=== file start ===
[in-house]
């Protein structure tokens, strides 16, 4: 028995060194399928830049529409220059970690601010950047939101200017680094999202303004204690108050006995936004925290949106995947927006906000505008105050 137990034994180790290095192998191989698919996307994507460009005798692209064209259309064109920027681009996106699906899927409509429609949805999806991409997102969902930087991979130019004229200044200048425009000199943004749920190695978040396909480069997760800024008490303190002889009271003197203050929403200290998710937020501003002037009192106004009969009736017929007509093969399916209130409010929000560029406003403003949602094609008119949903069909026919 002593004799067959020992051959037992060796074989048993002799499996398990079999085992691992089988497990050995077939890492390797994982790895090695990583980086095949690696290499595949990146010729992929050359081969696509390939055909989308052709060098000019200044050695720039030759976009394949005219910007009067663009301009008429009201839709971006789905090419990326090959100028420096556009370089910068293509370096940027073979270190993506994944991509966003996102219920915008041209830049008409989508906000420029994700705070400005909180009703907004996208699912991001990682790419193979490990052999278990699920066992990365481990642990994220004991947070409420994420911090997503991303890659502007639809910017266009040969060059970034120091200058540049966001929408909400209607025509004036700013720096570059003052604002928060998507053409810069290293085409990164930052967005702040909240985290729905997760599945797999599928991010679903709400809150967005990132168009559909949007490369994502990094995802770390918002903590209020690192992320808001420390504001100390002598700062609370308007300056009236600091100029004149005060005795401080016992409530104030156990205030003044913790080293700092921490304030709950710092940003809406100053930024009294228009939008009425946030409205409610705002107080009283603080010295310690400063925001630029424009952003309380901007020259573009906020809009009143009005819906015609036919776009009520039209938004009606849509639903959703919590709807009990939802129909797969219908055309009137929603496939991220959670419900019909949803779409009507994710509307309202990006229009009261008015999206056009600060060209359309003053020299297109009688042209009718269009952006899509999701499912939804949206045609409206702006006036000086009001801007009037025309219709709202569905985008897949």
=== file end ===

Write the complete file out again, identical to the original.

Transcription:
[in-house]
């Protein structure tokens, strides 16, 4: 028995060194399928830049529409220059970690601010950047939101200017680094999202303004204690108050006995936004925290949106995947927006906000505008105050 137990034994180790290095192998191989698919996307994507460009005798692209064209259309064109920027681009996106699906899927409509429609949805999806991409997102969902930087991979130019004229200044200048425009000199943004749920190695978040396909480069997760800024008490303190002889009271003197203050929403200290998710937020501003002037009192106004009969009736017929007509093969399916209130409010929000560029406003403003949602094609008119949903069909026919 002593004799067959020992051959037992060796074989048993002799499996398990079999085992691992089988497990050995077939890492390797994982790895090695990583980086095949690696290499595949990146010729992929050359081969696509390939055909989308052709060098000019200044050695720039030759976009394949005219910007009067663009301009008429009201839709971006789905090419990326090959100028420096556009370089910068293509370096940027073979270190993506994944991509966003996102219920915008041209830049008409989508906000420029994700705070400005909180009703907004996208699912991001990682790419193979490990052999278990699920066992990365481990642990994220004991947070409420994420911090997503991303890659502007639809910017266009040969060059970034120091200058540049966001929408909400209607025509004036700013720096570059003052604002928060998507053409810069290293085409990164930052967005702040909240985290729905997760599945797999599928991010679903709400809150967005990132168009559909949007490369994502990094995802770390918002903590209020690192992320808001420390504001100390002598700062609370308007300056009236600091100029004149005060005795401080016992409530104030156990205030003044913790080293700092921490304030709950710092940003809406100053930024009294228009939008009425946030409205409610705002107080009283603080010295310690400063925001630029424009952003309380901007020259573009906020809009009143009005819906015609036919776009009520039209938004009606849509639903959703919590709807009990939802129909797969219908055309009137929603496939991220959670419900019909949803779409009507994710509307309202990006229009009261008015999206056009600060060209359309003053020299297109009688042209009718269009952006899509999701499912939804949206045609409206702006006036000086009001801007009037025309219709709202569905985008897949």